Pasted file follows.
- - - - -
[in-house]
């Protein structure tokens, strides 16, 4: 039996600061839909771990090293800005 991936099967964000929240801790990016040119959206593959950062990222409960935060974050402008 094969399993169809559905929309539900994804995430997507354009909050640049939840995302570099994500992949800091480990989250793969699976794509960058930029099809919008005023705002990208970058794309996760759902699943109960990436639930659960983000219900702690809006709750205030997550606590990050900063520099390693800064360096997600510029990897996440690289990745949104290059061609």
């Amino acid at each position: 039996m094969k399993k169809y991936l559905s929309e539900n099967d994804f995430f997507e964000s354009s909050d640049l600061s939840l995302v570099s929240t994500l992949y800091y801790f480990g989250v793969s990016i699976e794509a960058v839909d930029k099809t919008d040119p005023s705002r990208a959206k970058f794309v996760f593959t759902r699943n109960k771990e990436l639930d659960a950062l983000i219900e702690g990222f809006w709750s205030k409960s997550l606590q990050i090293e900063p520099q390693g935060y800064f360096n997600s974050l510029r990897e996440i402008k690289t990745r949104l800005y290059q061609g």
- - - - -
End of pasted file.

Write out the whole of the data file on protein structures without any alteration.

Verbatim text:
[in-house]
């Protein structure tokens, strides 16, 4: 039996600061839909771990090293800005 991936099967964000929240801790990016040119959206593959950062990222409960935060974050402008 094969399993169809559905929309539900994804995430997507354009909050640049939840995302570099994500992949800091480990989250793969699976794509960058930029099809919008005023705002990208970058794309996760759902699943109960990436639930659960983000219900702690809006709750205030997550606590990050900063520099390693800064360096997600510029990897996440690289990745949104290059061609």
């Amino acid at each position: 039996m094969k399993k169809y991936l559905s929309e539900n099967d994804f995430f997507e964000s354009s909050d640049l600061s939840l995302v570099s929240t994500l992949y800091y801790f480990g989250v793969s990016i699976e794509a960058v839909d930029k099809t919008d040119p005023s705002r990208a959206k970058f794309v996760f593959t759902r699943n109960k771990e990436l639930d659960a950062l983000i219900e702690g990222f809006w709750s205030k409960s997550l606590q990050i090293e900063p520099q390693g935060y800064f360096n997600s974050l510029r990897e996440i402008k690289t990745r949104l800005y290059q061609g």